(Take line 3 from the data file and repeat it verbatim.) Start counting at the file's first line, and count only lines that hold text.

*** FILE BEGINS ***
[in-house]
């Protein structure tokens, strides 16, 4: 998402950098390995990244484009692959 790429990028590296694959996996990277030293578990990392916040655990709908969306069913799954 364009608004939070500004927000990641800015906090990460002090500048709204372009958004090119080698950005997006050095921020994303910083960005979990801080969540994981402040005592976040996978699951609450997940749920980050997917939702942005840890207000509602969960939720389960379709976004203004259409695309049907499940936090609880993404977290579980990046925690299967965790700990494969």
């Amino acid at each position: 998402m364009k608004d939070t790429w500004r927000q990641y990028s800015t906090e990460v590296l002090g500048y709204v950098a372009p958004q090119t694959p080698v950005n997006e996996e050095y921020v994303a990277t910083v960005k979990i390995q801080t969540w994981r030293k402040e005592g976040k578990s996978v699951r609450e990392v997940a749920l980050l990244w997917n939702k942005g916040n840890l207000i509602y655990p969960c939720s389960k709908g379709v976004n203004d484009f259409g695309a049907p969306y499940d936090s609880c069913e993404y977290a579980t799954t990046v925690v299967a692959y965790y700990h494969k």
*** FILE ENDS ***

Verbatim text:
């Amino acid at each position: 998402m364009k608004d939070t790429w500004r927000q990641y990028s800015t906090e990460v590296l002090g500048y709204v950098a372009p958004q090119t694959p080698v950005n997006e996996e050095y921020v994303a990277t910083v960005k979990i390995q801080t969540w994981r030293k402040e005592g976040k578990s996978v699951r609450e990392v997940a749920l980050l990244w997917n939702k942005g916040n840890l207000i509602y655990p969960c939720s389960k709908g379709v976004n203004d484009f259409g695309a049907p969306y499940d936090s609880c069913e993404y977290a579980t799954t990046v925690v299967a692959y965790y700990h494969k």